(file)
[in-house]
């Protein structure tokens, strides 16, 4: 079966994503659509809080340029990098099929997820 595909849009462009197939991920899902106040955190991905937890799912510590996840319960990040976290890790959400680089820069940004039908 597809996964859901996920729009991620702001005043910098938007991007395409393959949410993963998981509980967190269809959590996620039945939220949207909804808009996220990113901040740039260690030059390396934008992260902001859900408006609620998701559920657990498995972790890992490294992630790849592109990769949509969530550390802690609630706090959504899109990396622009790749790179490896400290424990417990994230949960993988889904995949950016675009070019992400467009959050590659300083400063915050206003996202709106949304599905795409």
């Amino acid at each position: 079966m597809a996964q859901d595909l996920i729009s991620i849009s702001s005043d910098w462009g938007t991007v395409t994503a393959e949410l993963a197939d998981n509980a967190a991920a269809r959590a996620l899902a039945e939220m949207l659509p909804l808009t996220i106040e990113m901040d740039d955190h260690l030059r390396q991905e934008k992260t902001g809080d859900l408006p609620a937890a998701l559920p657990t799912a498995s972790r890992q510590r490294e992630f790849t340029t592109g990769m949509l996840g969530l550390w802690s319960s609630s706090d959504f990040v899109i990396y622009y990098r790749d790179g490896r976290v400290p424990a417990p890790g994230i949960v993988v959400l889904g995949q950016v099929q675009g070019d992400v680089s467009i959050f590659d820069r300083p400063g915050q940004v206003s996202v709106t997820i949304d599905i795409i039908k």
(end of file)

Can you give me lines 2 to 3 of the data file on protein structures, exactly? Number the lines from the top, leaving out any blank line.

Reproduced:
């Protein structure tokens, strides 16, 4: 079966994503659509809080340029990098099929997820 595909849009462009197939991920899902106040955190991905937890799912510590996840319960990040976290890790959400680089820069940004039908 597809996964859901996920729009991620702001005043910098938007991007395409393959949410993963998981509980967190269809959590996620039945939220949207909804808009996220990113901040740039260690030059390396934008992260902001859900408006609620998701559920657990498995972790890992490294992630790849592109990769949509969530550390802690609630706090959504899109990396622009790749790179490896400290424990417990994230949960993988889904995949950016675009070019992400467009959050590659300083400063915050206003996202709106949304599905795409």
């Amino acid at each position: 079966m597809a996964q859901d595909l996920i729009s991620i849009s702001s005043d910098w462009g938007t991007v395409t994503a393959e949410l993963a197939d998981n509980a967190a991920a269809r959590a996620l899902a039945e939220m949207l659509p909804l808009t996220i106040e990113m901040d740039d955190h260690l030059r390396q991905e934008k992260t902001g809080d859900l408006p609620a937890a998701l559920p657990t799912a498995s972790r890992q510590r490294e992630f790849t340029t592109g990769m949509l996840g969530l550390w802690s319960s609630s706090d959504f990040v899109i990396y622009y990098r790749d790179g490896r976290v400290p424990a417990p890790g994230i949960v993988v959400l889904g995949q950016v099929q675009g070019d992400v680089s467009i959050f590659d820069r300083p400063g915050q940004v206003s996202v709106t997820i949304d599905i795409i039908k």